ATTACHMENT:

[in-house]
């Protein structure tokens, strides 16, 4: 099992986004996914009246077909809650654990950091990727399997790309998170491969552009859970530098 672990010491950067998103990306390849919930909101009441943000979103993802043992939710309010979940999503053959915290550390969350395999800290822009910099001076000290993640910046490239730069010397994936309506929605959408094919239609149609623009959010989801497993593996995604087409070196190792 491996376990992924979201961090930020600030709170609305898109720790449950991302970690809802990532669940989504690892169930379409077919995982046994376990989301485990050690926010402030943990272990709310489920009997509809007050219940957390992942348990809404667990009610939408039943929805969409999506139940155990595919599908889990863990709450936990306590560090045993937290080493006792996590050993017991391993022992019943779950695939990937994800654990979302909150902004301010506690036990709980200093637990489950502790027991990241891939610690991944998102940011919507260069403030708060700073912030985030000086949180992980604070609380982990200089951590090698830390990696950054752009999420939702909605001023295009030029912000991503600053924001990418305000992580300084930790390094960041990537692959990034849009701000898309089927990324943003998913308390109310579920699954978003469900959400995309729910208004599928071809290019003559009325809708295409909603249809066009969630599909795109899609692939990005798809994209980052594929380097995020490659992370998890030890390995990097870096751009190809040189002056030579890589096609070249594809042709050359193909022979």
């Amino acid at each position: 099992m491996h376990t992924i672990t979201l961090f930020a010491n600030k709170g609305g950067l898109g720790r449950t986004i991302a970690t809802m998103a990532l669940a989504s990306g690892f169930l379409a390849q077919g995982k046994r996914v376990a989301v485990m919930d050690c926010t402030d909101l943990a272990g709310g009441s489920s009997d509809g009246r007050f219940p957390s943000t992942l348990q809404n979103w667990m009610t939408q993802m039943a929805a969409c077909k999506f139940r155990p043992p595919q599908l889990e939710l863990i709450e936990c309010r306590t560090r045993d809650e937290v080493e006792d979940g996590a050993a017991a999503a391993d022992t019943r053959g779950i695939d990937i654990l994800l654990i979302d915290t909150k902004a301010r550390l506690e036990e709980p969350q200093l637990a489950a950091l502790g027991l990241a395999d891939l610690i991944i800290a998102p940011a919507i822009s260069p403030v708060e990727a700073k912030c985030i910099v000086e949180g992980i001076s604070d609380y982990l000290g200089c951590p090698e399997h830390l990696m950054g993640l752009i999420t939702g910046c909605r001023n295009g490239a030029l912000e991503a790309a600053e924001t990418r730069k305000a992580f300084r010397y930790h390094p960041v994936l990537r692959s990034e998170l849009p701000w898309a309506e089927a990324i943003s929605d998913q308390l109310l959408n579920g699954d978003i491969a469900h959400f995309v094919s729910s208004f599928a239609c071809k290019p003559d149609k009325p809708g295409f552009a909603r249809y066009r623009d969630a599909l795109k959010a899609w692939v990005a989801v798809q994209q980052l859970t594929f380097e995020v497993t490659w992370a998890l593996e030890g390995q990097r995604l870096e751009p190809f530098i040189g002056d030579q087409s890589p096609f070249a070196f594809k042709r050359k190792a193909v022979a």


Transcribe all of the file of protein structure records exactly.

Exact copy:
[in-house]
């Protein structure tokens, strides 16, 4: 099992986004996914009246077909809650654990950091990727399997790309998170491969552009859970530098 672990010491950067998103990306390849919930909101009441943000979103993802043992939710309010979940999503053959915290550390969350395999800290822009910099001076000290993640910046490239730069010397994936309506929605959408094919239609149609623009959010989801497993593996995604087409070196190792 491996376990992924979201961090930020600030709170609305898109720790449950991302970690809802990532669940989504690892169930379409077919995982046994376990989301485990050690926010402030943990272990709310489920009997509809007050219940957390992942348990809404667990009610939408039943929805969409999506139940155990595919599908889990863990709450936990306590560090045993937290080493006792996590050993017991391993022992019943779950695939990937994800654990979302909150902004301010506690036990709980200093637990489950502790027991990241891939610690991944998102940011919507260069403030708060700073912030985030000086949180992980604070609380982990200089951590090698830390990696950054752009999420939702909605001023295009030029912000991503600053924001990418305000992580300084930790390094960041990537692959990034849009701000898309089927990324943003998913308390109310579920699954978003469900959400995309729910208004599928071809290019003559009325809708295409909603249809066009969630599909795109899609692939990005798809994209980052594929380097995020490659992370998890030890390995990097870096751009190809040189002056030579890589096609070249594809042709050359193909022979």
């Amino acid at each position: 099992m491996h376990t992924i672990t979201l961090f930020a010491n600030k709170g609305g950067l898109g720790r449950t986004i991302a970690t809802m998103a990532l669940a989504s990306g690892f169930l379409a390849q077919g995982k046994r996914v376990a989301v485990m919930d050690c926010t402030d909101l943990a272990g709310g009441s489920s009997d509809g009246r007050f219940p957390s943000t992942l348990q809404n979103w667990m009610t939408q993802m039943a929805a969409c077909k999506f139940r155990p043992p595919q599908l889990e939710l863990i709450e936990c309010r306590t560090r045993d809650e937290v080493e006792d979940g996590a050993a017991a999503a391993d022992t019943r053959g779950i695939d990937i654990l994800l654990i979302d915290t909150k902004a301010r550390l506690e036990e709980p969350q200093l637990a489950a950091l502790g027991l990241a395999d891939l610690i991944i800290a998102p940011a919507i822009s260069p403030v708060e990727a700073k912030c985030i910099v000086e949180g992980i001076s604070d609380y982990l000290g200089c951590p090698e399997h830390l990696m950054g993640l752009i999420t939702g910046c909605r001023n295009g490239a030029l912000e991503a790309a600053e924001t990418r730069k305000a992580f300084r010397y930790h390094p960041v994936l990537r692959s990034e998170l849009p701000w898309a309506e089927a990324i943003s929605d998913q308390l109310l959408n579920g699954d978003i491969a469900h959400f995309v094919s729910s208004f599928a239609c071809k290019p003559d149609k009325p809708g295409f552009a909603r249809y066009r623009d969630a599909l795109k959010a899609w692939v990005a989801v798809q994209q980052l859970t594929f380097e995020v497993t490659w992370a998890l593996e030890g390995q990097r995604l870096e751009p190809f530098i040189g002056d030579q087409s890589p096609f070249a070196f594809k042709r050359k190792a193909v022979a």